Step 3: Prepare the ground

The next stage is to prepare the ground ready to create a raised bed. If you are building your bed over grass, line the bottom with sheets of cardboard or newspaper and wet it thoroughly. Ensure any staples are removed from the cardboard. If you are building the bed directly onto soil, dig the ground deeply, adding as much manure or compost as you can. If your soil is poorly draining, add a layer of course gravel, hardcore, or stones. If your bed is deeper than 50cm (20in) remove the top layer of soil and replace with subsoil, rubble or old inverted turves. 

Step 4: Fill in the soil

The final step to creating your raised bed is to fill your newly-created space with soil. Fill with a mixture of topsoil, compost, and organic matter such as manure, to create a nutrient-rich environment for your plants to grow in. You can adapt the soil to the types of plants you wish to grow, for example filling the beds with acid soil to grow ericaceous (lime-hating) plants. 

Once filled, allow the soil to settle for two weeks before planting. Soil in raised beds can dry out more quickly, so make sure to water frequently. 

Step 5 (optional): Build a garden path

A garden path can improve access and create a tidy look, particularly if you have more than one raised bed in succession. If you desire, you can use bark chippings, paving, or grass to create a path around or in between your raised beds. You can keep the edges tidy using flexible edging if necessary. 

 

Raised beds take a bit of setting up, however they can be done so inexpensively and without a huge amount of time and hassle. Before you know it, your plants will have a great home with improved drainage and quality soil, and you’ll have less bending down to do to reach them!

Looking to use your raised bed to grow vegetables? make sure to check out our guide to how to grow crops.

What are you growing in your raised bed? Let us know on Twitter, Facebook, or Instagram!

Alice, Uncategorized

Travel can be a great way to broaden your horizons, experience another culture and improve your confidence. However, you don’t need to go abroad to have great experiences. There is a treasure trove of wonderful places and activities right on your doorstep in your local community. Sadly these resources often go untapped as people go about their everyday lives and don’t recognise their existence. However, if you are interested in getting involved, here are some great things to discover in your local community.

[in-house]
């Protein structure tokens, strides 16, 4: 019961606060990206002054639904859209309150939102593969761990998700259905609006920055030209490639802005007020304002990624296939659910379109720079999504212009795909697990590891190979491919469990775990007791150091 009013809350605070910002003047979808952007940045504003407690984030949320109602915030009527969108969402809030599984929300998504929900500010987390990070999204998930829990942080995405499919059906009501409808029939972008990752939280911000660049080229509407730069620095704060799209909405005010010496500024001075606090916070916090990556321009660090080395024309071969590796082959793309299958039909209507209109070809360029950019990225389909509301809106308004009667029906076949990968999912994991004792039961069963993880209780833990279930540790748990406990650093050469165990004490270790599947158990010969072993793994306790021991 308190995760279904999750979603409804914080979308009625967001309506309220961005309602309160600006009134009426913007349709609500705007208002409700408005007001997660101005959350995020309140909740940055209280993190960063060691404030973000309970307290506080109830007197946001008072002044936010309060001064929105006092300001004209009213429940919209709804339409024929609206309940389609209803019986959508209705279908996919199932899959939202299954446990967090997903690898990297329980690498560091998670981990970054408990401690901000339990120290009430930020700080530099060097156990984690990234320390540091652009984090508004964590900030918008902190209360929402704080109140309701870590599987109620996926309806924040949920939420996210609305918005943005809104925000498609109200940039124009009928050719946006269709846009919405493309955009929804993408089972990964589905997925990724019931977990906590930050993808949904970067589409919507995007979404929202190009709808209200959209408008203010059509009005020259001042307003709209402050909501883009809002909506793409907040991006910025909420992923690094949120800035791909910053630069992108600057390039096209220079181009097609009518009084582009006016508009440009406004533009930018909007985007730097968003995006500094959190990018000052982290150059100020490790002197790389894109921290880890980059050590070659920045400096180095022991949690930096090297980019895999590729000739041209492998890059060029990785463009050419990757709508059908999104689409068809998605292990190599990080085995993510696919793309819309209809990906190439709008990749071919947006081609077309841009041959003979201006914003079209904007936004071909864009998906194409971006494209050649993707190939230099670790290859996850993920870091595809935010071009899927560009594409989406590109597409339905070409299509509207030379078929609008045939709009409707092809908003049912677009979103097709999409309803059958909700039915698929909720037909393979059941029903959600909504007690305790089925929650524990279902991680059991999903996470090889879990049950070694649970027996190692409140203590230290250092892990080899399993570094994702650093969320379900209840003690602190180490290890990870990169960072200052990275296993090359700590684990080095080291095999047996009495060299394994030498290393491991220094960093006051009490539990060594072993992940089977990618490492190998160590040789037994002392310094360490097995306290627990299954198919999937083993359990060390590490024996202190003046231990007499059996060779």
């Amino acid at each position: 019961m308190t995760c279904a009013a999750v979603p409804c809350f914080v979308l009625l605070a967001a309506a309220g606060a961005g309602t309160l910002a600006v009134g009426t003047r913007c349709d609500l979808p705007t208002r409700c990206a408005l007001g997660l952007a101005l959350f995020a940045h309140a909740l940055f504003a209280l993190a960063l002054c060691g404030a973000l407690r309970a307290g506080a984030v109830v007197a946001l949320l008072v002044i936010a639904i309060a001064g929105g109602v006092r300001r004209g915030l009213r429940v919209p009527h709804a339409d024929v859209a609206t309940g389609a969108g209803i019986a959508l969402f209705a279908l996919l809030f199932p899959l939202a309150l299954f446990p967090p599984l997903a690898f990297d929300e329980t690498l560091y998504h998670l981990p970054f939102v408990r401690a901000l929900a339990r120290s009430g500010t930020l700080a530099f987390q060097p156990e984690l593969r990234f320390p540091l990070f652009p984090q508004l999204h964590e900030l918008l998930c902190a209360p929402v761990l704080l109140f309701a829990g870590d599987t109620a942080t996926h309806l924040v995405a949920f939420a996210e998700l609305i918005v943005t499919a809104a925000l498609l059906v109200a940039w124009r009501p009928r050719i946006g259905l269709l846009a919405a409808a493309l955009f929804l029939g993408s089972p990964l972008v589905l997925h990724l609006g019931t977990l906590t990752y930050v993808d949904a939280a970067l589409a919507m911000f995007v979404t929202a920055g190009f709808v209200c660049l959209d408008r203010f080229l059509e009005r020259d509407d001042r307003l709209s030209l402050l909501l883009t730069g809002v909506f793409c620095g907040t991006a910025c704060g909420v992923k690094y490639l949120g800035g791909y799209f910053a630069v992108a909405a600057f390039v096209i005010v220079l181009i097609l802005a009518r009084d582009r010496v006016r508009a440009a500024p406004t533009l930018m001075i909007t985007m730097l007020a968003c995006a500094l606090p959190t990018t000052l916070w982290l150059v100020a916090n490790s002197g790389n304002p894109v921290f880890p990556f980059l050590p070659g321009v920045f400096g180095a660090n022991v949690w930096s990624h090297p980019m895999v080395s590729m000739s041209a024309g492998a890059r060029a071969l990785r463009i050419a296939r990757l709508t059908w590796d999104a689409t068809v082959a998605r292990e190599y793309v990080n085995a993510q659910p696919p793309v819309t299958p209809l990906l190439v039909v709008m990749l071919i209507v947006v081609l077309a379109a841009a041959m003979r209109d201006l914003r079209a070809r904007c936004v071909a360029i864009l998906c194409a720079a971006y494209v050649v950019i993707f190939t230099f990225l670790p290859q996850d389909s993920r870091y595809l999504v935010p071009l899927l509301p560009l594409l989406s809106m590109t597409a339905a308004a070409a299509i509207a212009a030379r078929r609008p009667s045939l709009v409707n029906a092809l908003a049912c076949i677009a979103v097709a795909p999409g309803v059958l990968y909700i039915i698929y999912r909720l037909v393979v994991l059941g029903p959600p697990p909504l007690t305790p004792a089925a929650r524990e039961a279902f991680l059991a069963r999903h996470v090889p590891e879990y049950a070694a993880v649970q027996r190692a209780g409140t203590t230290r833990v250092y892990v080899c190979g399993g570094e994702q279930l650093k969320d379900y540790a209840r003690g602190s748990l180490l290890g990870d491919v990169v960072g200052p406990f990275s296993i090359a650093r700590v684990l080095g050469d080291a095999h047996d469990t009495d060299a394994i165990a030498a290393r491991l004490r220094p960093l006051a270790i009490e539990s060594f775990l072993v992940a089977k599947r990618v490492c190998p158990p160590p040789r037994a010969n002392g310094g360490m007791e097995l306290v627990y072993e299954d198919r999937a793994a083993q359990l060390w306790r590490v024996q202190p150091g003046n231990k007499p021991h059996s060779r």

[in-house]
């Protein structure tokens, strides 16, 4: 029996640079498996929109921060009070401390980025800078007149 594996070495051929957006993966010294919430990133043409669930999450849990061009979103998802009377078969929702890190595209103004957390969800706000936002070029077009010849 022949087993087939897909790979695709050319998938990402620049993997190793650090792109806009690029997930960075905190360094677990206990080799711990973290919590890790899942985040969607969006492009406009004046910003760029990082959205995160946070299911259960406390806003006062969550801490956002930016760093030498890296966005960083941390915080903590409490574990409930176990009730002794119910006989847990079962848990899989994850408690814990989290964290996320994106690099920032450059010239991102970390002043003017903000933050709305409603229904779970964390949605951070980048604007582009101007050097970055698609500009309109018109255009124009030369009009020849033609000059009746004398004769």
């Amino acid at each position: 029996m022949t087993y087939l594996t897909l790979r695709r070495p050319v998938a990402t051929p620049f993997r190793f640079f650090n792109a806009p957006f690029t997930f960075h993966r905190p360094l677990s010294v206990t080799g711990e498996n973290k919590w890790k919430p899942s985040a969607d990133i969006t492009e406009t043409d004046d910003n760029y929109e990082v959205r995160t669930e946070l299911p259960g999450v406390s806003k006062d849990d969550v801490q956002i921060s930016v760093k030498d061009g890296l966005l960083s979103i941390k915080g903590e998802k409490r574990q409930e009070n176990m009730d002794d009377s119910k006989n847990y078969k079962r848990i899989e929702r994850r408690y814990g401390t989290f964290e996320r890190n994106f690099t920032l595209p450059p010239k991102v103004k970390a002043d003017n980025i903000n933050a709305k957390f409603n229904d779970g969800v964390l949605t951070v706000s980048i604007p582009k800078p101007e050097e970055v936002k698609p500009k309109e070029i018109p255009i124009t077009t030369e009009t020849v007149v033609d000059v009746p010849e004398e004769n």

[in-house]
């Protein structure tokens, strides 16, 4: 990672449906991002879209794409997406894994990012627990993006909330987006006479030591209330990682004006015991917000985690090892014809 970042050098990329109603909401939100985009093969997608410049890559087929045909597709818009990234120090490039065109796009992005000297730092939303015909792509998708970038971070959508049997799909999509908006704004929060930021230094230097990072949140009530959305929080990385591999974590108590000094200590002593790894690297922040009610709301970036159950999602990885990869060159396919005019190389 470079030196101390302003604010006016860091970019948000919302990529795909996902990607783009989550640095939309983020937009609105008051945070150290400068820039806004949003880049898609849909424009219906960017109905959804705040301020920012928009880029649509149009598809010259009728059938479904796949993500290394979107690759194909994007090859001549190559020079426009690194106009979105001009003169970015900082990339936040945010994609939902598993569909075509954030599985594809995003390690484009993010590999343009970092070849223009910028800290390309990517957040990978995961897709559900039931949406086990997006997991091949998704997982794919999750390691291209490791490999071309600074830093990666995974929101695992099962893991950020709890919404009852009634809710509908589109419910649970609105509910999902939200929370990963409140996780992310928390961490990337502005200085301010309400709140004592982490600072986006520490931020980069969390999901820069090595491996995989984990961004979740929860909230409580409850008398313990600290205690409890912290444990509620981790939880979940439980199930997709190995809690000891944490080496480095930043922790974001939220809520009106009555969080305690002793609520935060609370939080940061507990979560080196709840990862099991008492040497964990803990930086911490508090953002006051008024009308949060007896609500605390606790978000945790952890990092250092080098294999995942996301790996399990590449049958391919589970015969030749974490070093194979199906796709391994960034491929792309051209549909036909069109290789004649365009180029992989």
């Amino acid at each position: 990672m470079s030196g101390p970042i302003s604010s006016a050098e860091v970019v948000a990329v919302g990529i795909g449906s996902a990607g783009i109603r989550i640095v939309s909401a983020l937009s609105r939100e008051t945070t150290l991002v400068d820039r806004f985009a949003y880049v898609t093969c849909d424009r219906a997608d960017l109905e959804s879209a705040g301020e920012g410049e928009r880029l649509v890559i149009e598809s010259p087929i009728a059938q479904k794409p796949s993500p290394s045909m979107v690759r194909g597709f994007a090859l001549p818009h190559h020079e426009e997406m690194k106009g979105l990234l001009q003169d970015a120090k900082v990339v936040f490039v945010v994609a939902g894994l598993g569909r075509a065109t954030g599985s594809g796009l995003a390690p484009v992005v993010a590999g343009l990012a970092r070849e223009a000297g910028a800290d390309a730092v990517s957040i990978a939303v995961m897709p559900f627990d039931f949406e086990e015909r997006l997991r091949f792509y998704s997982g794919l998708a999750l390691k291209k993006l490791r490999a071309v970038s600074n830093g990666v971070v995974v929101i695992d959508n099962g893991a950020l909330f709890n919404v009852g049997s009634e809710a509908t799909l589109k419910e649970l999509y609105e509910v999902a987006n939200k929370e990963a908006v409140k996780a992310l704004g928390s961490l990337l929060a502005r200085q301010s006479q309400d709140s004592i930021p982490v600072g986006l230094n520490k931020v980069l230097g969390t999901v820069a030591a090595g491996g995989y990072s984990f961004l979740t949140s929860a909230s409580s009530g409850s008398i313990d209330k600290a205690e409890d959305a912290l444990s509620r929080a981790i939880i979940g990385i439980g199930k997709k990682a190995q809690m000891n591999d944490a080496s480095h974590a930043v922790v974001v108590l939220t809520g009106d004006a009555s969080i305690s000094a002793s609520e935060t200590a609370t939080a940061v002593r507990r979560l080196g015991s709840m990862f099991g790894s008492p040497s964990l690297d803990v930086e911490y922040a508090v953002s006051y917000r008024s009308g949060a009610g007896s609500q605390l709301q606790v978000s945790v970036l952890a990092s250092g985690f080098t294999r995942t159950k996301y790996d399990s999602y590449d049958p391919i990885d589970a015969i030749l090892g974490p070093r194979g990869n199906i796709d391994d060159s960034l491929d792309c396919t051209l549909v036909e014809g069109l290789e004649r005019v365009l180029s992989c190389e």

things to discover in my local community

Local Businesses

Locally owned businesses are a staple in any community, however they often struggle to compete with large chains. So make sure to do your part and take a look off the beaten track to see what your town or city has to offer. A locally-owned restaurant, bar, or coffee shop often has a more homely feel along with high-quality dishes you may not have tried before, and a local craft shop can provide some fantastic unique items. Google Maps and Tripadvisor are great places to start for some new finds, and local guides should have some good recommendations.

Meetups

Whether you’ve moved to a new area and are looking to start a social circle from scratch, or you simply want to expand your network in your hometown, meetups are the best way to meet new people. These group gatherings are packed with people with the same intention, so they’re great for striking up friendships. Meetup.com has a variety of general and special interest groups and the events allow you to explore the local area, and Citysocializer is a great way of forming a group if you live in a major city.

Landmarks & Attractions

If you’re a long-time local, you may have fallen into the grind of everyday living and not seen the best your town or city has to offer. Every area has an array of landmarks, scenic areas, and museums that you may not have even heard of before; branching out and trying something new can open you up to a whole host of hidden gems. Check out Tripadvisor or TimeOut for the main attractions in your area. Local guides should be helpful too. 

Events

Every town or city can be host to some great events that most people don’t hear about. If your social life consists of meals and nights out, a bit of research can open you up to a whole host of new experiences, from quirky craft fairs to comedy nights to evening classes. Most events are listed on Facebook, so make sure to dig around in the Events section. You can also find a range of events on Eventbrite.

Volunteering

If you fancy giving something back, volunteering is a great way of getting in touch with your community. Not only is it a great way of meeting new people, but it’s also a great way of getting involved in your area in a whole new light. Your local food bank is bound to be on the lookout for volunteers to help sort and box food parcels, and a quick Google search should provide you with some local charities that may be on the lookout for a helping hand. Do It is also a great organisation for finding volunteering opportunities. 

Community Gardens

Community gardens have been a key part of the community for hundreds of years; in WWII, allotments were set up on inner city sites to provide the residents with affordable fresh fruit and vegetables. Today, they are still valuable additions to local areas, transforming vacant sites into green spaces, and are great ways of getting involved with your local community and helping other discover gardening. Check out this list to find community gardening projects in your area.

Hot Deals

Operating on a tight budget this month? Discount websites such as Groupon and Wowcher are great ways of enjoying your local area on a budget. These sites have some great deals to snap up, including restaurant discounts, cooking courses, activities such as paintball and trampolining, and more. These not-to-be-missed offers are great ways to explore and enjoy your local community without breaking the bank. 

What exciting happenings are going on in your local community? Let us know on Twitter, Facebook, and Instagram